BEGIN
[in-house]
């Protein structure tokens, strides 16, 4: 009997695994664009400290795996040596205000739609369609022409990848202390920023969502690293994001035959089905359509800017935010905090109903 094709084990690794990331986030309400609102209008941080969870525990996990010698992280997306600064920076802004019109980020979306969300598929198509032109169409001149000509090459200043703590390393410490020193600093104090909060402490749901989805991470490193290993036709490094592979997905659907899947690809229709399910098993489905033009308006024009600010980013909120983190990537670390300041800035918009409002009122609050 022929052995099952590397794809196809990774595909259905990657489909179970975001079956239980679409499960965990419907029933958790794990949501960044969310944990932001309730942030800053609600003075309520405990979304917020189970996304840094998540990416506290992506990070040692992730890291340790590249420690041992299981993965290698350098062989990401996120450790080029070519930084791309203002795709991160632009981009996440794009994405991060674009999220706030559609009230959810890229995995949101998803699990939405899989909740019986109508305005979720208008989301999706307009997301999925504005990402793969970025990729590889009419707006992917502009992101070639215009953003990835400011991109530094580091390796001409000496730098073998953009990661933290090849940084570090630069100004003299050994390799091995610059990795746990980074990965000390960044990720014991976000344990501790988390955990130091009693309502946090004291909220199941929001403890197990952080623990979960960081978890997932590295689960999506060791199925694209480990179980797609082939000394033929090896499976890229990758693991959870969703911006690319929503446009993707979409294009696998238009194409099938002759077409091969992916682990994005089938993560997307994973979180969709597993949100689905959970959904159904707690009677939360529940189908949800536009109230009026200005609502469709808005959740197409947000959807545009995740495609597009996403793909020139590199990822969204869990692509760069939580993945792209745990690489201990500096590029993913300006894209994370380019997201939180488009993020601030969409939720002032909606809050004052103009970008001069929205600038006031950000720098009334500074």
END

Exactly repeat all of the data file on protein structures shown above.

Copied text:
[in-house]
């Protein structure tokens, strides 16, 4: 009997695994664009400290795996040596205000739609369609022409990848202390920023969502690293994001035959089905359509800017935010905090109903 094709084990690794990331986030309400609102209008941080969870525990996990010698992280997306600064920076802004019109980020979306969300598929198509032109169409001149000509090459200043703590390393410490020193600093104090909060402490749901989805991470490193290993036709490094592979997905659907899947690809229709399910098993489905033009308006024009600010980013909120983190990537670390300041800035918009409002009122609050 022929052995099952590397794809196809990774595909259905990657489909179970975001079956239980679409499960965990419907029933958790794990949501960044969310944990932001309730942030800053609600003075309520405990979304917020189970996304840094998540990416506290992506990070040692992730890291340790590249420690041992299981993965290698350098062989990401996120450790080029070519930084791309203002795709991160632009981009996440794009994405991060674009999220706030559609009230959810890229995995949101998803699990939405899989909740019986109508305005979720208008989301999706307009997301999925504005990402793969970025990729590889009419707006992917502009992101070639215009953003990835400011991109530094580091390796001409000496730098073998953009990661933290090849940084570090630069100004003299050994390799091995610059990795746990980074990965000390960044990720014991976000344990501790988390955990130091009693309502946090004291909220199941929001403890197990952080623990979960960081978890997932590295689960999506060791199925694209480990179980797609082939000394033929090896499976890229990758693991959870969703911006690319929503446009993707979409294009696998238009194409099938002759077409091969992916682990994005089938993560997307994973979180969709597993949100689905959970959904159904707690009677939360529940189908949800536009109230009026200005609502469709808005959740197409947000959807545009995740495609597009996403793909020139590199990822969204869990692509760069939580993945792209745990690489201990500096590029993913300006894209994370380019997201939180488009993020601030969409939720002032909606809050004052103009970008001069929205600038006031950000720098009334500074």